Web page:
Tuesday, March 29, 2016

BattleSworn solo

BattleSworn by Ganesha Games (the ones producing Song of Blades and Heroes and other games in the range) was always a game that tickled my imagination. It has a great mechanics since players bid for their actions, which is really innovative in wargaming world.
But as the game was not playable solo, I stayed away from it.
Recently, Ganesha published BattleSworn supplement Knights and Knaves that included solo rules for the game, so I rushed to buy both books.

After reading the solo rules, I had to say that idea behind them is good, and it really seemed to me that I will add BattleSworn to the list of my favorite rules.

 So, I took out my orcs, made a human warband to serve as enemy, and started playing.
Unfortunately, I soon understood that solo rules for BattleSworn will not be my cup of tea. I found myself battling not against imaginary opponent, but against statistical odds. My formal education in this field didn't help. Actually, if one plays statistically correct, one can almost always predict AI moves. This gave me slow, but steady advantage, and after 10 bids (something that should represent a length of typical battle)  I managed to keep AI almost unable to move, kill two of his soldiers while keeping my forces out of harm's way.
It was obvious to me that even if I played 20 or 30 bids nothing much would change. I would kill enemies one by one, while AI would not be able to move rest of his forces from the starting line. So, I ended the game there.

So, the verdict: BattleSworn seems like the really good game. Against live opponent, able to make some surprising decisions, it should be a fun experience. But it is just not meant to be played solo. It is not even question of better solo rules - the ones presented in Knights and Knives are as good as they can get. ButtleSworn simply isn't solo friendly.

I do hope to play it against some of my friends these days.

7 comments:

  1. Thanks for your honest and specific comments. As a 100% solo gamer! I'm always looking for good sets of solo rules. Sounds like this will be a "pass" for me.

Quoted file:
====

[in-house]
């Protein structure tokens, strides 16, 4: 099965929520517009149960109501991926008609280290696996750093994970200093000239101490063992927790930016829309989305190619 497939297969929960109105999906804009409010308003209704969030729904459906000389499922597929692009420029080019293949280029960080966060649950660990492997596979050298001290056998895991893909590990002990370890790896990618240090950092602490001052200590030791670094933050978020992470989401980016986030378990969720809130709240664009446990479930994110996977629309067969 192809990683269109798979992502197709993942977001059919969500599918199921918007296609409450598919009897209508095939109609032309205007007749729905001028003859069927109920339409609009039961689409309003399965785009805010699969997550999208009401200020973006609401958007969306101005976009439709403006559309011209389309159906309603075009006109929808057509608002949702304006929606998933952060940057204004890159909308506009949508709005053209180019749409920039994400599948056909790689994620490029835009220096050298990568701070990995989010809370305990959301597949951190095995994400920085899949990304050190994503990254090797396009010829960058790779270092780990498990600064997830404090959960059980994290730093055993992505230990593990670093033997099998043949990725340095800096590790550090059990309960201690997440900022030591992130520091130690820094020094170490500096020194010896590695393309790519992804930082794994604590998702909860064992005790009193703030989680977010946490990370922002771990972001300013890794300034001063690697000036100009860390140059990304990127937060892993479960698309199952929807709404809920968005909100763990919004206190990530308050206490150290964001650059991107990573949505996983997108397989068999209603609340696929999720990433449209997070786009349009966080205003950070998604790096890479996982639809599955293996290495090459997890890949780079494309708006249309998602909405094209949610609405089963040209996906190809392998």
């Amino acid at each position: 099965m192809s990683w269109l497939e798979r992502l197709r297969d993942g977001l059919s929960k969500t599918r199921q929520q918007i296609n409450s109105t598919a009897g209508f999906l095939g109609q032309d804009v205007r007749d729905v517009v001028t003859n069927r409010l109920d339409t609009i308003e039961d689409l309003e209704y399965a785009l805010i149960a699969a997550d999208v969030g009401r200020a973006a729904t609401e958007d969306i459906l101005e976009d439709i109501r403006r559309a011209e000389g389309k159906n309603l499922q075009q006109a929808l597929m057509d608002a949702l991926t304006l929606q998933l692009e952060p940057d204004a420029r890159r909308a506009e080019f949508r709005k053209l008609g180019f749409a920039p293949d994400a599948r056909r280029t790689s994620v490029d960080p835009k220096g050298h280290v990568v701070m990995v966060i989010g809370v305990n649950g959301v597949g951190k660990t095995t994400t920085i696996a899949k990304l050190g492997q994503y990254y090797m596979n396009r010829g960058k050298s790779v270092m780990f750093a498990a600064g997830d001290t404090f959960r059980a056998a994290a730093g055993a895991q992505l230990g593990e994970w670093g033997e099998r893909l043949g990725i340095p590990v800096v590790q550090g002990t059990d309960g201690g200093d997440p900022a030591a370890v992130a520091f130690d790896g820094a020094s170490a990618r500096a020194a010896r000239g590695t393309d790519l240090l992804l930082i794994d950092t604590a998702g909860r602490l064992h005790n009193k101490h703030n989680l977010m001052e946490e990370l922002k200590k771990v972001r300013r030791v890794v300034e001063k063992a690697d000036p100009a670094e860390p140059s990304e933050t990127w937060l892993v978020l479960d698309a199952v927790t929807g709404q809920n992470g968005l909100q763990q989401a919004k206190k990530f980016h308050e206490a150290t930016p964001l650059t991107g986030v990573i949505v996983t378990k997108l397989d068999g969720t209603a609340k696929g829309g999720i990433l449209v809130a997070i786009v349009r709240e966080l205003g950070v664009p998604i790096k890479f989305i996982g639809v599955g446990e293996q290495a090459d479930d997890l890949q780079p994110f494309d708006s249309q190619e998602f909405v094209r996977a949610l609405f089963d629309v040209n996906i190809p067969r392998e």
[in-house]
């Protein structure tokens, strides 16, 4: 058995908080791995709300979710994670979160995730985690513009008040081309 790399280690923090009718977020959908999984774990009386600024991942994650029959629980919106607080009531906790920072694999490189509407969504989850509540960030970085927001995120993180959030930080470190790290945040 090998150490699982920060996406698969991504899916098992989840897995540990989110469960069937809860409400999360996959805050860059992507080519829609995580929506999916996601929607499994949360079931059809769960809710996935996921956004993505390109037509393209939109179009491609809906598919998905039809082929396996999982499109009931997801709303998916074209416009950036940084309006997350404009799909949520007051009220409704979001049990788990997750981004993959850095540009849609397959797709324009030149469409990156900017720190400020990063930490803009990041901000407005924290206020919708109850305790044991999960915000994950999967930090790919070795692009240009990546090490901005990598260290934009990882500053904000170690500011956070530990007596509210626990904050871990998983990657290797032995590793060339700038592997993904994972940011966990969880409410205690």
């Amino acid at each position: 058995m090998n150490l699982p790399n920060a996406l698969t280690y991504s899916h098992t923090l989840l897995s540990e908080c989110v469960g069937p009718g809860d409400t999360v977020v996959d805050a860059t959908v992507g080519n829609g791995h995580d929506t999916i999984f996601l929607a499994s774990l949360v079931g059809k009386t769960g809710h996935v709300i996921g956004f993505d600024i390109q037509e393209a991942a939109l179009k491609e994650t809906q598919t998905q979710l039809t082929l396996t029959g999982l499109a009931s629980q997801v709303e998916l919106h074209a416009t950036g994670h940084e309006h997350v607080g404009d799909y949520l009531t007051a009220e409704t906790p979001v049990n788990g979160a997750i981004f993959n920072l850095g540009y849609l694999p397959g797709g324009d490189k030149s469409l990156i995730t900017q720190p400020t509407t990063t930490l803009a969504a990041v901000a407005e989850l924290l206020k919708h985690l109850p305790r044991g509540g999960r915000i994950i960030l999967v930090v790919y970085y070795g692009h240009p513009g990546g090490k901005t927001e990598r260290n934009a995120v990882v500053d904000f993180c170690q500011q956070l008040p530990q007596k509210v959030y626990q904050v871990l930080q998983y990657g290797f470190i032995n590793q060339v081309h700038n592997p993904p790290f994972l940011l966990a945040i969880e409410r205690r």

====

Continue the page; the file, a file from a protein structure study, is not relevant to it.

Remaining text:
Out of curiosity, do you see any way to fix the problem that led to the predictability of the AI?

    Cheers,

    JJ

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  2. Making a bidding game solo is probably one of the hardest problems out there. Ironically, some reviews of Battlesworn with players on both sides talk about the predictability of some players (although maybe not to this extent), and the conclusions of some of those reviewers is that it seems like bidding is simply not some players' cup of tea.

    I am more determined than ever now to try out the solo rules!

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  3. Couldn't you just roll a die for each bid?
    It would be situation independent, but unpredictable.

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  4. Yes, Battlesworn is a fun game (indeed, I've just painted a new warband for it), but difficult to play solo. I have looked at the AI in Knights and Knaves, and just wondered how long it would take to navigate the various conditions in the tables. I may have to try it sometime, although there's something to be said for playing the opponent as fairly as possible, then rolling *two* dice for their bid (after I choose mine) and selecting the one that I, as a sensible, neutral player, would have chosen.

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  5. @JJ - I think that there is very little you can do about solo engine. Idea behind the one in K&K is good, but...

    @Dale Hurtt - Please let me know your opinion. As I mentioned, I might not be the right person to judge the rules having in mind that I am statistical process control engineer by education earning his living as - Pe-ra-pa-pam - statistical process control engineer :) So, my mind may be too professionally deformed, and maybe I see things people form other fields of work will not notice immediately.

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  6. Thank you for the review and your thoughts. IMO bidding mechanics, regardless of game, are not very solo friendly, not because of any inherent flaw, but because they form a game within the game that takes the solo player out of the simulation. Not sure I like that in a two player game so I may not be the best judge : )

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  7. Thanks for the review & trying it out.

    The solo bidding system (for initiative) is meant to make the AI try to win the bids towards the end of the game, though over the course of 10 rounds, it should throw up a bit of variation with some surprise.

    It sounds like there was a lot of low bidding in your game, probably with lots of ties bids at the end where both sides were trying to win initiative? This is not so much a problem with the AI, but happens against real opponents that the AI is trying to mimic :) I've had games against real opponents where where you could get 3, 4 or more tied bids in 10 rounds. This is where using the escalation rule will open the game up. So it might be worthwhile trying it with that rule in conjunction with the AI.

    Games against the AI also work well where the AI is a defender with a few shooty types, and the player needs to get an objective in the AI's deployment area.

    Victor

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